JPM: Day 1 round-up
The first day of the J.P. Morgan Healthcare Conference didn't disappoint, as a slew of companies announced deals. Most notably, Japanese pharma Takeda Pharmaceuticals announced it would acquire Ariad for $5.2 billion for its oncology drugs.
Investor Brad Loncar told BioPharma Dive at the conference that the deal was a smart, albeit costly move by Takeda. According to Loncar, the move exemplifies a strategy many companies are pursuing these days — acquiring products that are on-market or near-market in order to boost near-term revenues.
Large pharma companies don't have the time to incubate a product and bring it all the way through the clinic anymore without showing what the investment is worth, he added.
Allergan also joined the deal spree, announcing two R&D collaborations, including a Parkinson's disease agreement with Lysosomal Therapeutics and a licensing agreement with Assembly BioSciences for its microbiome gastrointestinal programs. The Irish pharma has been active in M&A since closing the sale of its generics unit to Teva, but has stayed true to CEO Brent Saunders preference for "stepping stone" deals.
Meanwhile, Ipsen snatched up Merrimack for $575 million, giving the French company the already-marketed pancreatic cancer drug Onivyde.
Not to be left out from the deal making bonanza, academic institutions and research organizations got in on the act. Diabetes unicorn Intarcia inked a research collaboration with the California Institute for Biomedical Research (Calibr) for diabetes and obesity.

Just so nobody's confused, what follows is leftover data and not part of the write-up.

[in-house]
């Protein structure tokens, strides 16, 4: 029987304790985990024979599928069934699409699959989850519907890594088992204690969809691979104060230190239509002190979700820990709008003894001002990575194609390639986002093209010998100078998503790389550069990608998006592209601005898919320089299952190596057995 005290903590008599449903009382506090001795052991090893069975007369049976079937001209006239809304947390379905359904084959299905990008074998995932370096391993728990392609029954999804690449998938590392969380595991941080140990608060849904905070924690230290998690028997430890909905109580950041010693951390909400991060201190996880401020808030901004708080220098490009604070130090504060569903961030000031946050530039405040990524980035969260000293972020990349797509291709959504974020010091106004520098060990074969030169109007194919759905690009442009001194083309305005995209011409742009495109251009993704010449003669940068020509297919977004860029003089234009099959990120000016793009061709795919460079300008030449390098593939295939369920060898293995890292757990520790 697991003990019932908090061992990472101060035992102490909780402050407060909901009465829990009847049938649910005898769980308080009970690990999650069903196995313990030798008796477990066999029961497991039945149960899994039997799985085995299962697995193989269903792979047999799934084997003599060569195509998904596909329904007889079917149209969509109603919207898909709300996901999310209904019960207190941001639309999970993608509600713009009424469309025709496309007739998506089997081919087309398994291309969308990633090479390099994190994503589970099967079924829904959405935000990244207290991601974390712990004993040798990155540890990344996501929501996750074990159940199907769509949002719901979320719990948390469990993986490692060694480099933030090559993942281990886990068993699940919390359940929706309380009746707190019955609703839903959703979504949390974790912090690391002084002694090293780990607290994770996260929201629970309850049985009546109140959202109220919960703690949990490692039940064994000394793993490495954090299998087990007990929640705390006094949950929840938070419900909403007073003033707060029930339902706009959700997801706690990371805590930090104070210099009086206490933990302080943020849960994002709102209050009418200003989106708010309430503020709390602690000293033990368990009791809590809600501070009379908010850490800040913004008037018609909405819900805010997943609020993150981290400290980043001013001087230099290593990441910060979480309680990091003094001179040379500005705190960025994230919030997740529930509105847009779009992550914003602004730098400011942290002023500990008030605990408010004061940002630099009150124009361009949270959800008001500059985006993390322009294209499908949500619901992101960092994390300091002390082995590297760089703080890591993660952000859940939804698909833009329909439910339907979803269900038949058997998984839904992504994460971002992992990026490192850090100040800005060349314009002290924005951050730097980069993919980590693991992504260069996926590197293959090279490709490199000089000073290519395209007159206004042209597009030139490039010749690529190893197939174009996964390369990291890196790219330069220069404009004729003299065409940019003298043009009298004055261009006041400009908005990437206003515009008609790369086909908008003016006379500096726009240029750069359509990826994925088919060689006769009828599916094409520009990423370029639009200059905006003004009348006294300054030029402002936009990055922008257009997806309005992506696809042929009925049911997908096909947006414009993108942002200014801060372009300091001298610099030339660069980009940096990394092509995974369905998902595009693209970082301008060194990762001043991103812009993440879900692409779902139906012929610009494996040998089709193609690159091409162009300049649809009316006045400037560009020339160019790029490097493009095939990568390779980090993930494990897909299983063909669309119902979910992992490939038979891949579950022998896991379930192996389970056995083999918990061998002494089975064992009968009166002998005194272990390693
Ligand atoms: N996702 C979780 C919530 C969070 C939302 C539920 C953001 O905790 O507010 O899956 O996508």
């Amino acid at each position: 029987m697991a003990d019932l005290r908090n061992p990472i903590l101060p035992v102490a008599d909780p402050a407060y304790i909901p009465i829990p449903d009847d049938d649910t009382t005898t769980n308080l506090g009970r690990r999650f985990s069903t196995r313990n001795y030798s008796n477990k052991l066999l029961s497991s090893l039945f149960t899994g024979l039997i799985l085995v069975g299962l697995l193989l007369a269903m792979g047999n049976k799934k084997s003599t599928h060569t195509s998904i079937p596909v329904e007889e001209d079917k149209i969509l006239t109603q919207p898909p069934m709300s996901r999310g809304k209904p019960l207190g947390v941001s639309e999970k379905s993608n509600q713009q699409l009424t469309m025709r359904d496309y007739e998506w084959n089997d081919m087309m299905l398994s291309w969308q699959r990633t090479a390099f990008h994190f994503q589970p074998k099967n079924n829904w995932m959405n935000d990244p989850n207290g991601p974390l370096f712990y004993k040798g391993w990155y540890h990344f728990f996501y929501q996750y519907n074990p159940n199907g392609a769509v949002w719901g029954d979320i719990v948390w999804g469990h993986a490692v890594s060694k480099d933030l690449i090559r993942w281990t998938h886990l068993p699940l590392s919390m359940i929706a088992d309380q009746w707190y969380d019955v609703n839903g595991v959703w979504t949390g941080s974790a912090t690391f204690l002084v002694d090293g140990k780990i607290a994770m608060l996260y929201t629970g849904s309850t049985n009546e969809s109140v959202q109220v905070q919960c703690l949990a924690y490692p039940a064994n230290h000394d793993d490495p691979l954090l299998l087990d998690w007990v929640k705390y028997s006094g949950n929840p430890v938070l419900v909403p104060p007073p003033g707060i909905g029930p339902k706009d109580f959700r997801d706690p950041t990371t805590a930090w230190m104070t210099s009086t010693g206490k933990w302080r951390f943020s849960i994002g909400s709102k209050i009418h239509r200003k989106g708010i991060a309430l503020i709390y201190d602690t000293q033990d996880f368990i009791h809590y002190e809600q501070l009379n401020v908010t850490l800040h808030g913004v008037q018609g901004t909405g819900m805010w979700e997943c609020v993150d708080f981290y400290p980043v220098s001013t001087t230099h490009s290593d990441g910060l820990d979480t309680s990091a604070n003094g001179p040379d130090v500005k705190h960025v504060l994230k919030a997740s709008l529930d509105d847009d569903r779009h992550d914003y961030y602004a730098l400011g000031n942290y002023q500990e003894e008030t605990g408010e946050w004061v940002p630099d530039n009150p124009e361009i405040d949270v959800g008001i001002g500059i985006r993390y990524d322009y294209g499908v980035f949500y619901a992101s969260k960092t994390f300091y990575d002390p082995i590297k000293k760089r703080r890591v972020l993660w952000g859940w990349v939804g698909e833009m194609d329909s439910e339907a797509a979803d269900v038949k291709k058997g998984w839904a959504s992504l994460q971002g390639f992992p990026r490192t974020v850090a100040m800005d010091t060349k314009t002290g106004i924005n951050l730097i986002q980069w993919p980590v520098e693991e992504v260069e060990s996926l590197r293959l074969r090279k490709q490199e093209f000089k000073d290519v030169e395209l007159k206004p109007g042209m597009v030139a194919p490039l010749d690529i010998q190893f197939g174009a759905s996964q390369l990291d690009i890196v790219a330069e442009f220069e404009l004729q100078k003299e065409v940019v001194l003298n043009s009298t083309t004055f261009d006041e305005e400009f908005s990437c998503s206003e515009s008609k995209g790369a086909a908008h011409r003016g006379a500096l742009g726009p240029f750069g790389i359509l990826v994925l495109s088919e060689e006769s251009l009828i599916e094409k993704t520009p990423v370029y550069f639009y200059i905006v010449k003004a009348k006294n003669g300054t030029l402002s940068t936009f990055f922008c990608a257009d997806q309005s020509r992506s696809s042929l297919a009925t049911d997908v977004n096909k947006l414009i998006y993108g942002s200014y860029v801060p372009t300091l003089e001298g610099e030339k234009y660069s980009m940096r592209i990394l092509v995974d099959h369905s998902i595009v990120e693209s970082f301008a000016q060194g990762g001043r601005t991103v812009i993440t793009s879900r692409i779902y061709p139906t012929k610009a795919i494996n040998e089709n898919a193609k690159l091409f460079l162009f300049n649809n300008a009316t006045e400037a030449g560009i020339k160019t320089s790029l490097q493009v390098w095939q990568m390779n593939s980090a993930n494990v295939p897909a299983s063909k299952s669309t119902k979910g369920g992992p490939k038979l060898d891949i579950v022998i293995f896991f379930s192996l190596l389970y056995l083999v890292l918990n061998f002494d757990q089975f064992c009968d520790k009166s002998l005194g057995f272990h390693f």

And AbbVie is teaming up with Genomic Medicines Ireland to conduct genome research in Ireland. The agreement was one of four research agreements that the Humira-developer announced.
Even as attendees crowded the hallways of the Westin St. Francis in hopes of hearing Vice President Joe Biden speak about his Cancer Moonshot program, still more industry execs flooded nearby hotels conducting one-on-one partnering interviews.
A panel of biotech executives at the Biotech Showcase down the street talked about the value of the microbiome and how the Food and Drug Administration has been working with companies in the space to develop a clearer regulatory pathway for the developing therapeutic area. Rebiotix CEO Lee Jones told attendees at the panel that the regulatory agency has been stringent in attending conferences and talking to companies in order to better understand the needs of the companies in the space.
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